Money: Hold your horses for better ISA offers

Rates could improve if you bide your time, says Clifford German
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Individual Savings Accounts go on sale on Tuesday - the first day of the tax year - replacing Tessas and PEPs as the tax-free investment account available to everyone over the age of 17. Cash-based ISAs are savings accounts with banks and building societies. Like ordinary accounts, cash-based ISAs will offer different rates of interest depending on the amount invested and the notice required to access the money.

Investors will get better rates for variable-rate money than for fixed- rate deposits. Some providers will offer better variable rates for larger and longer-term deposits, but only instant-access accounts are entitled to use the government-approved CAT-mark, which stands for "charges, access and terms". The CAT-mark does not guarantee best available rates, but it does guarantee easy access and no charges, as well as the opportunity to open an account with as little as pounds 10.

Opening rates on cash ISAs announced so far range from 5.75 per cent with National Savings and Virgin Direct, to 5.9 per cent at Alliance & Leicester, 6 per cent at First Direct and at Safeway, and 6.5 per cent at Abbey National, Halifax and Nationwide Building Society. But to get the top rate, Abbey and Halifax want a deposit of pounds 3,000. The Nationwide is offering 6.5 per cent on everything from pounds 1 upwards.

Cash ISAs that do not qualify for a CAT mark (because they require a minimum investment of more than pounds 10 or more than seven days' notice on withdrawals) should offer even better rates, but the differentials so far are hardly worth chasing.

The best rate so far is 6.75 per cent from Norwich & Peterborough on minimum deposits of pounds 1,000 from existing customers and pounds 3,000 from new ones.

The main disadvantage of a cash ISA compared with a Tessa is the smaller amount you can keep in the ISA account.

In the first year, investors can put up to pounds 3,000 into a cash ISA, but that falls to pounds 1,000 in subsequent years. Investors who open a Tessa before they are withdrawn - the Nationwide building society is one of a few providers opening its branches tomorrow for last-minute Tessas - can still build up to the maximum pounds 9,000 over the next five years, and have a cash ISA simultaneously. When the Tessa matures, they can transfer all the capital into a Tessa Maturity ISA that can run alongside a new ISA.

Don't rush to open a cash ISA. Some providers could put rates up if they feel they are not attracting enough business. More importantly, many ISA providers will only offer a cash mini-ISA. If you also want to invest up to pounds 1,000 in an insurance linked ISA or up to pounds 3,000 in an ISA that invests in shares or corporate bonds, you can choose to do so with separate mini-ISA accounts from different providers.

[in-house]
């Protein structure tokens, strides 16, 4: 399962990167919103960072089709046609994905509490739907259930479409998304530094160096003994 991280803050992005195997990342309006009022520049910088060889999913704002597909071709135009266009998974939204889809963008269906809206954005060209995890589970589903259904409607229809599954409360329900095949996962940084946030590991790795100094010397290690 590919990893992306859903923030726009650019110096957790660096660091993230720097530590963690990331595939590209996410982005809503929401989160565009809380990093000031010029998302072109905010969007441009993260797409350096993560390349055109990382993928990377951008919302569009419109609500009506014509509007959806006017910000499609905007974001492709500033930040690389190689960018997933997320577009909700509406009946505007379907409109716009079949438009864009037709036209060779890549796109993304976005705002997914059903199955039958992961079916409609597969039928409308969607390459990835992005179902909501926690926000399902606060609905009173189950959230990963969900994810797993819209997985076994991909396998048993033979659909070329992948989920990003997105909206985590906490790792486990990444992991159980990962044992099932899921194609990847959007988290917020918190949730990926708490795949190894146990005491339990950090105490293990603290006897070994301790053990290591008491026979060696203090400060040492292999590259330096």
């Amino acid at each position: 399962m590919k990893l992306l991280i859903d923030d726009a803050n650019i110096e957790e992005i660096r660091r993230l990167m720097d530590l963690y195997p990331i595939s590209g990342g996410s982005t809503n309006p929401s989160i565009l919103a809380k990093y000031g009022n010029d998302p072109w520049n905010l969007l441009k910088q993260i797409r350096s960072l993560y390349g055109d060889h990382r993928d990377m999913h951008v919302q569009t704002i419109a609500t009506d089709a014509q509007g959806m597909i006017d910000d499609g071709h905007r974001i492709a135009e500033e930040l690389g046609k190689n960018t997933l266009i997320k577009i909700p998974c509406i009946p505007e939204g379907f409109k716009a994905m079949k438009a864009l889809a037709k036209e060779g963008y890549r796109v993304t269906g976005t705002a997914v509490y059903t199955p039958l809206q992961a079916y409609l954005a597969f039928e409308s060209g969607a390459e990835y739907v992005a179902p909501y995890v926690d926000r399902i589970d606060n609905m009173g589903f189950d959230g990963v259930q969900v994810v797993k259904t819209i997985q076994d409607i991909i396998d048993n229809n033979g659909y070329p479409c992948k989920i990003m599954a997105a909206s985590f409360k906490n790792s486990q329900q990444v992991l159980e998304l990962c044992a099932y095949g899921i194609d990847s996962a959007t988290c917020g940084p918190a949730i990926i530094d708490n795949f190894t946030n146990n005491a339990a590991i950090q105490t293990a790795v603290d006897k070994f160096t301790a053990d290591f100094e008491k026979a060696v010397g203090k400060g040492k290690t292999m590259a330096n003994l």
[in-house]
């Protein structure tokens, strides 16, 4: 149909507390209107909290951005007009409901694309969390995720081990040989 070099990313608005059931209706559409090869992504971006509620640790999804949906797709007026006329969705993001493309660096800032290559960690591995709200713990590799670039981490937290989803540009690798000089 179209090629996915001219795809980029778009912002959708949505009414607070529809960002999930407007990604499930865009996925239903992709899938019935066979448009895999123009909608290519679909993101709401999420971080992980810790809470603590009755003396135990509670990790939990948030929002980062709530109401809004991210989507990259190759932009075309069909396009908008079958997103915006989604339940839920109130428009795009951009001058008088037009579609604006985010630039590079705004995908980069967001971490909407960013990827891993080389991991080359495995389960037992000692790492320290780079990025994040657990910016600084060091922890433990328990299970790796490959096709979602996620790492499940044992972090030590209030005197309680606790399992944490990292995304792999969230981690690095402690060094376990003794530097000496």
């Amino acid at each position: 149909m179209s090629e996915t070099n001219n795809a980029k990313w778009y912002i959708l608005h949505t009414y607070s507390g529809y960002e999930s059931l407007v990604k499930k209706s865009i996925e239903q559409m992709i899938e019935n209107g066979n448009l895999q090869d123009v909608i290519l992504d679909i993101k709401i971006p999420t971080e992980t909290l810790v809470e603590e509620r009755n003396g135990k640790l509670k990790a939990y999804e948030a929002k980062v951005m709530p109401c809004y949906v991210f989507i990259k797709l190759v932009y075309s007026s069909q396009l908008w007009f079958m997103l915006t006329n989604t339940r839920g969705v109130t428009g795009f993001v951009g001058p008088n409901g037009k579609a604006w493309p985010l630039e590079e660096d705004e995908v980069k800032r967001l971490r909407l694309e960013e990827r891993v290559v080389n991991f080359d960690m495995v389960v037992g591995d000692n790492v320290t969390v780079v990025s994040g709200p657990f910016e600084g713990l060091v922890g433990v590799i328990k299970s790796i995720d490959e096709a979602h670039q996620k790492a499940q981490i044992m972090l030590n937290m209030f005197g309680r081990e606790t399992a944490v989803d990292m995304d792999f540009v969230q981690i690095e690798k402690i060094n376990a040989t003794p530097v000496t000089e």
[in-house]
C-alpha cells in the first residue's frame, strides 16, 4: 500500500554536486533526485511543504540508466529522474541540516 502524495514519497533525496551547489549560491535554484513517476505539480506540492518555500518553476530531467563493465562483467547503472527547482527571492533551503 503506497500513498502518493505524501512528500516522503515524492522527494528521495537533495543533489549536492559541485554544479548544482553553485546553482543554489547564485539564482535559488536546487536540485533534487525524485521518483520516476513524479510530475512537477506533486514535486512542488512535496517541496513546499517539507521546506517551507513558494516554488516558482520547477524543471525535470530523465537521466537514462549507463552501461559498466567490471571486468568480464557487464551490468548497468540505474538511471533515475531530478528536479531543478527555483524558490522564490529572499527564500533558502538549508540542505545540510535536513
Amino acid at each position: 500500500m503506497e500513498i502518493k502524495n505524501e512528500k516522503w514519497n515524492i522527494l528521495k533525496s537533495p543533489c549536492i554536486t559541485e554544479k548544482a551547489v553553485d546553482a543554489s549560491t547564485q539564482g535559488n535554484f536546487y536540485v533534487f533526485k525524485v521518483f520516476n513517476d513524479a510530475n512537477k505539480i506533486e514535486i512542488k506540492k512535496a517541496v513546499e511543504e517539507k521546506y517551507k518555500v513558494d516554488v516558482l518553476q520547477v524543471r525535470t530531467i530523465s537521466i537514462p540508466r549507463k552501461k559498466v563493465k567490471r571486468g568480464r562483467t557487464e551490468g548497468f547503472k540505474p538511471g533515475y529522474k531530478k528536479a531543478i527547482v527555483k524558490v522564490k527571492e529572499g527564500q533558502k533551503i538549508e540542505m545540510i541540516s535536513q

The big pitfall awaits those who want a so-called maxi-ISA that allows you to invest more than pounds 3,000 (and up to the maximum of pounds 7,000 for 1999- 2000) in shares. If you open a cash mini ISA, you have blown your chance to put more than pounds 3,000 into the stock market.

The other thing you need to watch is the interest rate. There will be fixed-rate ISAs just as there are fixed-rate Tessas. When interest rates are expected to fall, the rates of interest on opening a new fixed-rate account are substantially less than an ordinary ISA is paying now, and there could be penalties for early withdrawals.

But providers of variable rate ISAs and Tessas are free to change the rate of interest that they pay at short notice. In an attempt to assure potential investors, leading providers of cash ISAs have all offered guarantees that rates will not fall out of line with benchmark interest rates - usually base rate.

Existing Tessas do not offer any such interest-rate guarantees, and may well become uncompetitive. If you are not happy with the rate you are getting, you can still switch your Tessa from one provider to another, but watch out for penalty clauses.

It will be easy to switch your ISA from one provider to another, but if you take out a cash ISA which does not offer instant access, you may have to give up to 90 days' notice or lose up to 90 days' interest, so ask what the transfer penalties might be before you open an account.

n Details of ISA accounts available at bank and building branches. The following also operate by phone and post: National Savings, 0645 645000; Norwich & Peterborough, 0800 883322; Safeway, 0800 995995; Virgin Direct, 0845 610 1020.


Some of the best include:

Abbey National, 0800 222397; HSBC, 0800 520420; Standard Life Bank, 0845 603 3003; Virgin, 0845 610 1030.